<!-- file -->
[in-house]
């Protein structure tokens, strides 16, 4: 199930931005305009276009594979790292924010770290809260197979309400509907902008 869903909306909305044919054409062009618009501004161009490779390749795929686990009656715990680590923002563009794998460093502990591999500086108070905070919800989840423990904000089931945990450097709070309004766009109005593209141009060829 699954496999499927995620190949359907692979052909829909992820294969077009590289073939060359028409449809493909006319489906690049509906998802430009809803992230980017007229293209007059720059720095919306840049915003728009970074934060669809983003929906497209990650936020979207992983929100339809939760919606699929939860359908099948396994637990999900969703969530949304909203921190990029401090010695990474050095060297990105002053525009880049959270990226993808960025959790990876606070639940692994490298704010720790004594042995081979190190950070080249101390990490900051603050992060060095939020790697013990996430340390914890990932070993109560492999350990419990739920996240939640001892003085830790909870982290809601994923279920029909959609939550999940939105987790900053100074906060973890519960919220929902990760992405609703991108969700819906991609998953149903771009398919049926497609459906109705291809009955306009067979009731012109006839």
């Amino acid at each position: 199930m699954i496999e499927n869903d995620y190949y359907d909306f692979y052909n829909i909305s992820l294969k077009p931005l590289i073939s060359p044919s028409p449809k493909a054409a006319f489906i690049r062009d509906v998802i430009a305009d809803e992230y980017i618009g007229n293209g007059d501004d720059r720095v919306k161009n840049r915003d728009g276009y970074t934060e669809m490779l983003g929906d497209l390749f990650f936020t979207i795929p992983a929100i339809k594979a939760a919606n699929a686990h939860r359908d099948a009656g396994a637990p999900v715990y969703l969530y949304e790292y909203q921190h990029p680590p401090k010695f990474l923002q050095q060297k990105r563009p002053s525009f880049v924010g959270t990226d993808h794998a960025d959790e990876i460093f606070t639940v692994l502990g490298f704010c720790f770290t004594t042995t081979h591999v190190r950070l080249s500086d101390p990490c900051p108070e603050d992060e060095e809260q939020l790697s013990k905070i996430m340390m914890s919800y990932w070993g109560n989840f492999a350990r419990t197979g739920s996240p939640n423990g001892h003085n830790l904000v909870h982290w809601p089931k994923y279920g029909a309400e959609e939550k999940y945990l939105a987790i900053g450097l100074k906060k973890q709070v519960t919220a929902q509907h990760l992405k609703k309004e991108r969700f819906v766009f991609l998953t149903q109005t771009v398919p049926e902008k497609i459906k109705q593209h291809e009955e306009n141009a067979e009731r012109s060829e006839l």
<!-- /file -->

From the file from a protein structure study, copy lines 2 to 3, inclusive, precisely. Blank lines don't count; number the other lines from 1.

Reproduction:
């Protein structure tokens, strides 16, 4: 199930931005305009276009594979790292924010770290809260197979309400509907902008 869903909306909305044919054409062009618009501004161009490779390749795929686990009656715990680590923002563009794998460093502990591999500086108070905070919800989840423990904000089931945990450097709070309004766009109005593209141009060829 699954496999499927995620190949359907692979052909829909992820294969077009590289073939060359028409449809493909006319489906690049509906998802430009809803992230980017007229293209007059720059720095919306840049915003728009970074934060669809983003929906497209990650936020979207992983929100339809939760919606699929939860359908099948396994637990999900969703969530949304909203921190990029401090010695990474050095060297990105002053525009880049959270990226993808960025959790990876606070639940692994490298704010720790004594042995081979190190950070080249101390990490900051603050992060060095939020790697013990996430340390914890990932070993109560492999350990419990739920996240939640001892003085830790909870982290809601994923279920029909959609939550999940939105987790900053100074906060973890519960919220929902990760992405609703991108969700819906991609998953149903771009398919049926497609459906109705291809009955306009067979009731012109006839």
């Amino acid at each position: 199930m699954i496999e499927n869903d995620y190949y359907d909306f692979y052909n829909i909305s992820l294969k077009p931005l590289i073939s060359p044919s028409p449809k493909a054409a006319f489906i690049r062009d509906v998802i430009a305009d809803e992230y980017i618009g007229n293209g007059d501004d720059r720095v919306k161009n840049r915003d728009g276009y970074t934060e669809m490779l983003g929906d497209l390749f990650f936020t979207i795929p992983a929100i339809k594979a939760a919606n699929a686990h939860r359908d099948a009656g396994a637990p999900v715990y969703l969530y949304e790292y909203q921190h990029p680590p401090k010695f990474l923002q050095q060297k990105r563009p002053s525009f880049v924010g959270t990226d993808h794998a960025d959790e990876i460093f606070t639940v692994l502990g490298f704010c720790f770290t004594t042995t081979h591999v190190r950070l080249s500086d101390p990490c900051p108070e603050d992060e060095e809260q939020l790697s013990k905070i996430m340390m914890s919800y990932w070993g109560n989840f492999a350990r419990t197979g739920s996240p939640n423990g001892h003085n830790l904000v909870h982290w809601p089931k994923y279920g029909a309400e959609e939550k999940y945990l939105a987790i900053g450097l100074k906060k973890q709070v519960t919220a929902q509907h990760l992405k609703k309004e991108r969700f819906v766009f991609l998953t149903q109005t771009v398919p049926e902008k497609i459906k109705q593209h291809e009955e306009n141009a067979e009731r012109s060829e006839l």